Fracking releases methane into the Earth’s atmosphere which is a much more potent greenhouse gas, between 20 and 25 times more so, than CO2. (2)

Exploiting new sources of fossil fuel such as shale gas will radically undermine our stated aim of reducing emissions in order to meet our international obligations. It undermines efforts to tackle the climate crisis – which in turn means our children will inherit a much more hazardous world.

Experts are clear that we need to leave around80% of known fossil fuel reserves in the ground if we’re to have any chance of avoiding dangerous climate change. (3)

With this in mind, it makes no sense to start a new industry extracting shale oil and gas.

The exploration wells that we are seeing at the moment are just the start. Unconventional gas will require tens of thousands of wells over huge areas of the country. Production will require pipelines, compressor stations and waste disposal on a massive scale. The tiny exploration companies will be replaced by massive firms when they sell the information and licences they’ve gathered.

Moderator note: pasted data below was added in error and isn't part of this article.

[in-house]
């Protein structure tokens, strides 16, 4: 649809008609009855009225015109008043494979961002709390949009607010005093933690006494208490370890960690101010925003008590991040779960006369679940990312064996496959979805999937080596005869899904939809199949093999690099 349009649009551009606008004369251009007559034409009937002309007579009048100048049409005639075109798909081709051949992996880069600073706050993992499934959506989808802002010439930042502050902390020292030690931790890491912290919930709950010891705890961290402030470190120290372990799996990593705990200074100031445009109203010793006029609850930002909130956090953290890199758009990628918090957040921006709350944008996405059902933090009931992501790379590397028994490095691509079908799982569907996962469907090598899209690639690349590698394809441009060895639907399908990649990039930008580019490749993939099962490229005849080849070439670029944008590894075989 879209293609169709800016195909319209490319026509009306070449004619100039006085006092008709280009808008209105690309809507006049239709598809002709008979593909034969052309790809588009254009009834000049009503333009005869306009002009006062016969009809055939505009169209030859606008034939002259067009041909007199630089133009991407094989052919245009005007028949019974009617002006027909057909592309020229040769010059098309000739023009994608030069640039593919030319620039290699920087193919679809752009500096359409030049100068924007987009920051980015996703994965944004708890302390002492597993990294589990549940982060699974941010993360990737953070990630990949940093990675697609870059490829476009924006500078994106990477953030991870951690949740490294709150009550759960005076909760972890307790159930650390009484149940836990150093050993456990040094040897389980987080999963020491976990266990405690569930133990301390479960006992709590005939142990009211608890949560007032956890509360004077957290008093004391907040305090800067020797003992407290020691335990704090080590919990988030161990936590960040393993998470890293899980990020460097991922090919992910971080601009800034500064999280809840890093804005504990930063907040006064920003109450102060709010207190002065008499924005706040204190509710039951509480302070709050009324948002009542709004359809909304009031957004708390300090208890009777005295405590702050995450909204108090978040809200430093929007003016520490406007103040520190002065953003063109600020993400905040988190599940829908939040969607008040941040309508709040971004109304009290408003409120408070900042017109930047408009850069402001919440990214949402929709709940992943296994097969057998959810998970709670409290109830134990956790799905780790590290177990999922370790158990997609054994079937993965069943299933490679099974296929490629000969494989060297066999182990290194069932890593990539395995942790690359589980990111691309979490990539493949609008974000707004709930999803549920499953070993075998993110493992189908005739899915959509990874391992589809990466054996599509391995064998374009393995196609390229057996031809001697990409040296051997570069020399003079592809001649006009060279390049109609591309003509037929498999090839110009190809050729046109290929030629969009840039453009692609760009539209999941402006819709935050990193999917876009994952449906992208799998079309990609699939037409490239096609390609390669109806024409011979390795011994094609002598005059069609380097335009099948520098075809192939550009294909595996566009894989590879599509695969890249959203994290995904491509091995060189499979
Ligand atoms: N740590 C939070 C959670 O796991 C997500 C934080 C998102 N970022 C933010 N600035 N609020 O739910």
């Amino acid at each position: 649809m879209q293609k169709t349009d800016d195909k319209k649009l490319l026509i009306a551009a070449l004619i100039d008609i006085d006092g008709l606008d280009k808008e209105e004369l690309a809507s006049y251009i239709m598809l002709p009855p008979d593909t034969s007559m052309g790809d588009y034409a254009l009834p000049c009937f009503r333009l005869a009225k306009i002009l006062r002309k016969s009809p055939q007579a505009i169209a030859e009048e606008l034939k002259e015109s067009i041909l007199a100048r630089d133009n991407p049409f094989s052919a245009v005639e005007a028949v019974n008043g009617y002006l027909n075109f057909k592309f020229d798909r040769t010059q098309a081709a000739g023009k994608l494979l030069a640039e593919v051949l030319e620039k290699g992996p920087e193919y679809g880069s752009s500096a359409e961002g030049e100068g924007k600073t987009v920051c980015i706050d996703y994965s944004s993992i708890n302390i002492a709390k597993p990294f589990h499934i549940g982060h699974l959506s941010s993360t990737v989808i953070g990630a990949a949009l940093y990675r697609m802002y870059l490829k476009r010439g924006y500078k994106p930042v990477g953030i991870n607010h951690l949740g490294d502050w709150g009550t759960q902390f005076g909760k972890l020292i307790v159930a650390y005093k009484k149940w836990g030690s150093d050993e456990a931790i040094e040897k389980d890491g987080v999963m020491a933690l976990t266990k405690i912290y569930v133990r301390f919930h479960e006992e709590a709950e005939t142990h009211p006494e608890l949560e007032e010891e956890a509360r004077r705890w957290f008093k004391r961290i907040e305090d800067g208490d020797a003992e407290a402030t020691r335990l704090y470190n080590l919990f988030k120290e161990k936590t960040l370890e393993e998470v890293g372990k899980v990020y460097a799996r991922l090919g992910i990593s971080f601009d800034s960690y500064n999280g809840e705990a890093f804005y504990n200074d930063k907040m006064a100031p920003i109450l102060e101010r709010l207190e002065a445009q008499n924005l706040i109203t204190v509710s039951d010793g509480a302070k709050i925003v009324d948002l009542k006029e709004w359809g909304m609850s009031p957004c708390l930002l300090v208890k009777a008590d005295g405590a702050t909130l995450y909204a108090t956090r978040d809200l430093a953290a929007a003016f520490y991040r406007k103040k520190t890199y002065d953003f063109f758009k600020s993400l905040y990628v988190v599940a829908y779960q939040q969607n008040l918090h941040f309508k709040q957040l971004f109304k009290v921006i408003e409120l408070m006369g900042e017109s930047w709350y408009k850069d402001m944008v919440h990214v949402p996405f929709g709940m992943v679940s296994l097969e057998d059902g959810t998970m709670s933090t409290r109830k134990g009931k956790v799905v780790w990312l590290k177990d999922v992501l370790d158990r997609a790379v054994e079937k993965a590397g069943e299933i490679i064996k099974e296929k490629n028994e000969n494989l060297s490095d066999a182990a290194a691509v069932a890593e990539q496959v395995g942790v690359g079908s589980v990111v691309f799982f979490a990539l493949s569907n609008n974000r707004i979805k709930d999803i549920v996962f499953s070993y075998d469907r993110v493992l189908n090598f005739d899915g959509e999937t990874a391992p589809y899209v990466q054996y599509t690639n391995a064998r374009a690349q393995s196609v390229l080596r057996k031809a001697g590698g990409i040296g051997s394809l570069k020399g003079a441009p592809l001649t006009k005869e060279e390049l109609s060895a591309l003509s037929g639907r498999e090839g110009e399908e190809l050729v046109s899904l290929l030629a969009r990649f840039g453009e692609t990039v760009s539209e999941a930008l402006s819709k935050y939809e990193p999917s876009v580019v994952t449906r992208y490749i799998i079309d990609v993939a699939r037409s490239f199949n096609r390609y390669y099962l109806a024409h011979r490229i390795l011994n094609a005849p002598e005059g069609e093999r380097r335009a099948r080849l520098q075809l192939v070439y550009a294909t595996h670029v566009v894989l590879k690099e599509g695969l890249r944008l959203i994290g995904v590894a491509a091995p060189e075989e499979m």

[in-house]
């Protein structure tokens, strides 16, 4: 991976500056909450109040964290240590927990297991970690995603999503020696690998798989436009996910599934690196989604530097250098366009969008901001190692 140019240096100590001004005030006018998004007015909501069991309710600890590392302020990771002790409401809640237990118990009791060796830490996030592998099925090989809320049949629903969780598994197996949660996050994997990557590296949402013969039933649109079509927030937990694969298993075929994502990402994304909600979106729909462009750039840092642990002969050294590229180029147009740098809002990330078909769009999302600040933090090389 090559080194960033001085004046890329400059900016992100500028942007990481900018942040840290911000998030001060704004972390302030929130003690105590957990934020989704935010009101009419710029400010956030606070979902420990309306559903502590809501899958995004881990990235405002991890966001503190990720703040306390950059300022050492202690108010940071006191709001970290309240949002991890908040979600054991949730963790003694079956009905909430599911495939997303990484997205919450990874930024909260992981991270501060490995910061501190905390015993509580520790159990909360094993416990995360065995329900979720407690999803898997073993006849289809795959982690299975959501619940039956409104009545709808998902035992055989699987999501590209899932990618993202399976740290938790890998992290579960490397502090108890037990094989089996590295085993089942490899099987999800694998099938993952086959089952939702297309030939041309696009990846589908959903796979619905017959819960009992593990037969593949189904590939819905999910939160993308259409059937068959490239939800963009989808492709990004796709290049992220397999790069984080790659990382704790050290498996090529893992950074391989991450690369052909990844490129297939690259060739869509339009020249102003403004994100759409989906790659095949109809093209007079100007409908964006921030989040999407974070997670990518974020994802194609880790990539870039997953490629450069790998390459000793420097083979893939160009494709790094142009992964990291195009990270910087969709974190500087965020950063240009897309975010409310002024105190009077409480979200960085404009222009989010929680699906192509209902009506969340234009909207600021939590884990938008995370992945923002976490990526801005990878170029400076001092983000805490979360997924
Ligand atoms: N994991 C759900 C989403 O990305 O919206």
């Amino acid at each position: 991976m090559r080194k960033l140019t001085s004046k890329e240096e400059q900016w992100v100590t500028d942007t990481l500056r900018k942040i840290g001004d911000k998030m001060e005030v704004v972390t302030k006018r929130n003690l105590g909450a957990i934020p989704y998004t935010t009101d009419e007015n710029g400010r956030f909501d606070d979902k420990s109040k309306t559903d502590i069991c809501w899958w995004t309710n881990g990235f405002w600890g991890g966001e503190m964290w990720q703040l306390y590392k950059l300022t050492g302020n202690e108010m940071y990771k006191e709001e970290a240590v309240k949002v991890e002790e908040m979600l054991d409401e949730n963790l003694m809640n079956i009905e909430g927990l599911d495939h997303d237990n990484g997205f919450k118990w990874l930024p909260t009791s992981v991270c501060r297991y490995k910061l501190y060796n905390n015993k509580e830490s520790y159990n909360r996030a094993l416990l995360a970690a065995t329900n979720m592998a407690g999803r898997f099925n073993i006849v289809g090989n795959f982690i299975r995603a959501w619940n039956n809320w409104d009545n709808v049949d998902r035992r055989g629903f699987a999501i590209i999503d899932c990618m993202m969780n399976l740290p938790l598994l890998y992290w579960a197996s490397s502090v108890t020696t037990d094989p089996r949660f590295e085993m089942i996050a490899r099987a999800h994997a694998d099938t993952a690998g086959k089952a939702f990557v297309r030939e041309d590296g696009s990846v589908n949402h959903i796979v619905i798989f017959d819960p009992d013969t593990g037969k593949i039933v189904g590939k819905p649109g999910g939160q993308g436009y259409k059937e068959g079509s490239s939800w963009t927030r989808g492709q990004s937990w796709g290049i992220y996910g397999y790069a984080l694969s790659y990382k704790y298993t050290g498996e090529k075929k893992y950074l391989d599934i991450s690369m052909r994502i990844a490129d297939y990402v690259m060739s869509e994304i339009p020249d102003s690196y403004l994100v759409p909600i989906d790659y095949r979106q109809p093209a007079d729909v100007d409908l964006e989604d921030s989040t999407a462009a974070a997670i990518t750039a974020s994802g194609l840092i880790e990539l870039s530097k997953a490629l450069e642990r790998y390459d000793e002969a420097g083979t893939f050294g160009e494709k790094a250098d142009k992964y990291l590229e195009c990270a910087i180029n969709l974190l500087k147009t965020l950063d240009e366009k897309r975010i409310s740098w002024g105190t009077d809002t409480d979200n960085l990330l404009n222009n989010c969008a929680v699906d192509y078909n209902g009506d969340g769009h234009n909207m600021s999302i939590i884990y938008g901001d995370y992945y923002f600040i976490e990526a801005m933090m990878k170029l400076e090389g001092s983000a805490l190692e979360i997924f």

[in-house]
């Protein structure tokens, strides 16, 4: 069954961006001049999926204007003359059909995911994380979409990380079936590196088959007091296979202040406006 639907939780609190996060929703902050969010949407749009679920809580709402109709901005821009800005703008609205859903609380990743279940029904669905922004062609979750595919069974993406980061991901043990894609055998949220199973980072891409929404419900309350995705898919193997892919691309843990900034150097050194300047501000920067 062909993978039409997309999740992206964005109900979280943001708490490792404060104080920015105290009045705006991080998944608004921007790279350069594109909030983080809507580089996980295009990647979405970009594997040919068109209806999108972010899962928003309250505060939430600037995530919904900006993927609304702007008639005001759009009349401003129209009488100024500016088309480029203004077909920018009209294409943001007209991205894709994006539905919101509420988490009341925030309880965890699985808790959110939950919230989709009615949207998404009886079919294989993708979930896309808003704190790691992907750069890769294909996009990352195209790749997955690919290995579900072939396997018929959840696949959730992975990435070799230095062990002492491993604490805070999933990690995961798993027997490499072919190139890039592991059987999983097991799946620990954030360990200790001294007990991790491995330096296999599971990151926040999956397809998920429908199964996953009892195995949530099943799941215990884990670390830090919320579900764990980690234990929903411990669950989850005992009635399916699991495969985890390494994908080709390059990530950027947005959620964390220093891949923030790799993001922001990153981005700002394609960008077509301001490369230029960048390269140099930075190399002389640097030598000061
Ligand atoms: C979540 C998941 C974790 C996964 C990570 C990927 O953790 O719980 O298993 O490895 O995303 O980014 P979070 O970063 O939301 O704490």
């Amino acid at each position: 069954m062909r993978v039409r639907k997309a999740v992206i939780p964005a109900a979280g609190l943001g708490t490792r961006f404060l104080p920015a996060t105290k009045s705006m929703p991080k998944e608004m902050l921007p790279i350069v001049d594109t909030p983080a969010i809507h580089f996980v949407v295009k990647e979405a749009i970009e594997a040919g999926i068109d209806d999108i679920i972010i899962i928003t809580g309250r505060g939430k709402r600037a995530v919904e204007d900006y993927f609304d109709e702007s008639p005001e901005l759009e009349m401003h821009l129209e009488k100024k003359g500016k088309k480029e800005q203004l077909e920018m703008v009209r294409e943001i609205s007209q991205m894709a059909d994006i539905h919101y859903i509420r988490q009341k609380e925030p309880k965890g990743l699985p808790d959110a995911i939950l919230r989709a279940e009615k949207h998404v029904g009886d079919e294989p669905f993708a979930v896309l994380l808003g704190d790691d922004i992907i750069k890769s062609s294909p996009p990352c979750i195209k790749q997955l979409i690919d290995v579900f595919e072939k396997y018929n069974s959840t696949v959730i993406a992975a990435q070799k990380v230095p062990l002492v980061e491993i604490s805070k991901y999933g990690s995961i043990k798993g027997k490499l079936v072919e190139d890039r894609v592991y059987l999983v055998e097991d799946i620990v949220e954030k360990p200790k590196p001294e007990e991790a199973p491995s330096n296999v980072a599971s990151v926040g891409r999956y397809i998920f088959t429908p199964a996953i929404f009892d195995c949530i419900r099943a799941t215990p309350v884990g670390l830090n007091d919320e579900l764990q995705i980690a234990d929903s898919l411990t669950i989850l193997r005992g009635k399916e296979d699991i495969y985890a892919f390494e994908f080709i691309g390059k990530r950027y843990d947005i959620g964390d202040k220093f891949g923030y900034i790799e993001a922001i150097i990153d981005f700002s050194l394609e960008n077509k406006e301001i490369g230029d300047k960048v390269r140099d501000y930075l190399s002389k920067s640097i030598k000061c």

Fracking will accelerate climate change and pollute our environment. It will lead to yet more dependence on fossil fuel precisely when the overwhelming scientific and political consensus confirms that we need to move urgently in the opposite direction. The only safe and responsible thing to do with shale gas is to leave it in the ground. Fracking will not lower our fuel bills. It will not give us energy security and it will not create significant numbers of jobs.